The scene of the battle was one of the most composite, perhaps, in the panorama of the war. The rebels were dressed in every possible manner peculiar to civilized man, but, generally speaking, their attire was very good. They wore in many instances large slouch hats peculiar to the slave States, and had their pantaloons stuck in their boots. A dirty, gray-colored coat was the most prevalent, although white “dusters” were to be seen.

They were armed with carbines, Enfield rifles, sabres, and revolvers, were well mounted, and looked in good health although jaded and tired. The battle-field and the roads surrounding it were strewn with a thousand articles never seen perhaps on a battle-field before. One is accustomed to see broken swords, muskets, and bayonets, haversacks, cartridge-boxes, belts, pistols, gun-carriages, caissons, cannon, wagons upset, wounded, dead, and dying on the battle-field, but besides all these on the battle-field of Buffington Island, one could pick up almost any article in the dry goods, hardware, house-furnishing, or ladies' or gentlemen's furnishing line. Hats, boots, gloves, knives, forks, spoons, calico, ribbons, drinking-cups, buggies, carriages, market-wagons, circus-wagons, and an almost endless variety of articles useful and all more or less valuable. An inventory of Morgan's plunder would tax the patience of an auctioneer's clerk, and I question if one man's life would be long enough to minutely catalogue the articles picked up during his raid.

The carnage of the field was not remarkable, although little groups of rebels were found slain by the deadly fragments of shell.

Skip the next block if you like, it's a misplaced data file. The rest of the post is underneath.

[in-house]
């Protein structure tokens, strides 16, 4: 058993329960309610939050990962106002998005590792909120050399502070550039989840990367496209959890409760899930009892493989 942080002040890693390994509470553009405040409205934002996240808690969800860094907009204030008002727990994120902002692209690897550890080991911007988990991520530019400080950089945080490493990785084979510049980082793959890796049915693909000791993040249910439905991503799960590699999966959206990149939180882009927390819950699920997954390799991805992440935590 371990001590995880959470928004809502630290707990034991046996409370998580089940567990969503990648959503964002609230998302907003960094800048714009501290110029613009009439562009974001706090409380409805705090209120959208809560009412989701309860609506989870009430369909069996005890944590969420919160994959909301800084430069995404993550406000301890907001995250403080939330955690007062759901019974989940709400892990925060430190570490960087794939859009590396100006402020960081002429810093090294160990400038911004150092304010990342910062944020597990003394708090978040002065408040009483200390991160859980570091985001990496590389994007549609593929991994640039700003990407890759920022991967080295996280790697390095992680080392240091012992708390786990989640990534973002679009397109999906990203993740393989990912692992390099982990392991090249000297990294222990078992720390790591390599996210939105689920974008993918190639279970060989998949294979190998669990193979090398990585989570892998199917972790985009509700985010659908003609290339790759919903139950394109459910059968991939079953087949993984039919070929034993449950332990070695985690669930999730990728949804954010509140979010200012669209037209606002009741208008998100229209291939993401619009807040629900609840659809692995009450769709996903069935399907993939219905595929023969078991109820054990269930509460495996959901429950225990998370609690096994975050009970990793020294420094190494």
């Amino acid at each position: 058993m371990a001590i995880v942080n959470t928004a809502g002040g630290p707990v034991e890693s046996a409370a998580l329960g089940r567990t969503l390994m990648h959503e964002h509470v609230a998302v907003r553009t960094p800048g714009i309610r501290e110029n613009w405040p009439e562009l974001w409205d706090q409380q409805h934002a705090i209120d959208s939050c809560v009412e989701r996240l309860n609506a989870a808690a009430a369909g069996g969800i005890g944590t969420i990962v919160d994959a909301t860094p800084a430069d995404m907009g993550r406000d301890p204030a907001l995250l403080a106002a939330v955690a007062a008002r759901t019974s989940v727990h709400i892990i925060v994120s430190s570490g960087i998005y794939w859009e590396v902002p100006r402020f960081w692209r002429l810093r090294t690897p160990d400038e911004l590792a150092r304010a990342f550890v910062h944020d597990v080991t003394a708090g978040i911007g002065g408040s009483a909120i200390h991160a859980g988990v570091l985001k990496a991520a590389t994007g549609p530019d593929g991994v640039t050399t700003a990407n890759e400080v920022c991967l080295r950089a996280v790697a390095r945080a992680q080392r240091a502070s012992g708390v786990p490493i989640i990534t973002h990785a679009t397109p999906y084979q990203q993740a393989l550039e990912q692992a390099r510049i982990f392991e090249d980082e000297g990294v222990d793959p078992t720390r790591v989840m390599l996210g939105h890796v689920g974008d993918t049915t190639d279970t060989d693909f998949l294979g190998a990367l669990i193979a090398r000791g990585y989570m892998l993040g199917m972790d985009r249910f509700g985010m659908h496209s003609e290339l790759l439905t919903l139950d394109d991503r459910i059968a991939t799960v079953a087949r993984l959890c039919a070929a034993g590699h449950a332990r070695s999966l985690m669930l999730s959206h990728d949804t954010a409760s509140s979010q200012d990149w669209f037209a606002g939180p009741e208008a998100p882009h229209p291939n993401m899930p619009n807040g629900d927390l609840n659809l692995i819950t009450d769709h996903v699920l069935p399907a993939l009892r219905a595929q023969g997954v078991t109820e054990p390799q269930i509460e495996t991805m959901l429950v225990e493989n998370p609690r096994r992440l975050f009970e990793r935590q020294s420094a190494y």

The result, as far as heard from at this time is all that could be wished for by the country. The en tire rebel force was met, engaged, defeated, routed, and partially captured. All the enemy's arms, guns, accoutrements, most of his horses and all his plunder, were taken or fell into our hands, but the “full particulars” of his defeat and capture must be made the.subject of another communication.

Nearly one thousand seven hundred prisoners are now in our hands, under guard of the Eighth Michigan cavalry, and others are constantly arriving by our scouts and pursuing parties.

Prisoners admit a loss of two hundred killed and wounded on the field, while our loss will not exceed a fourth of that number. The rebel raid into the North is over. It has been destroyed, and the prestige of its notorious leader is gone.

The saddest incident of the fight is the wounding of Major MeCook, father of the lamented Colonel McCook, murdered last summer by guerrillas in Kentucky. The old gentleman received a shot in the breast, which is represented as very serious, but it is to be hoped that it may not prove so. Major McCook is a patriotic, loyal, sturdy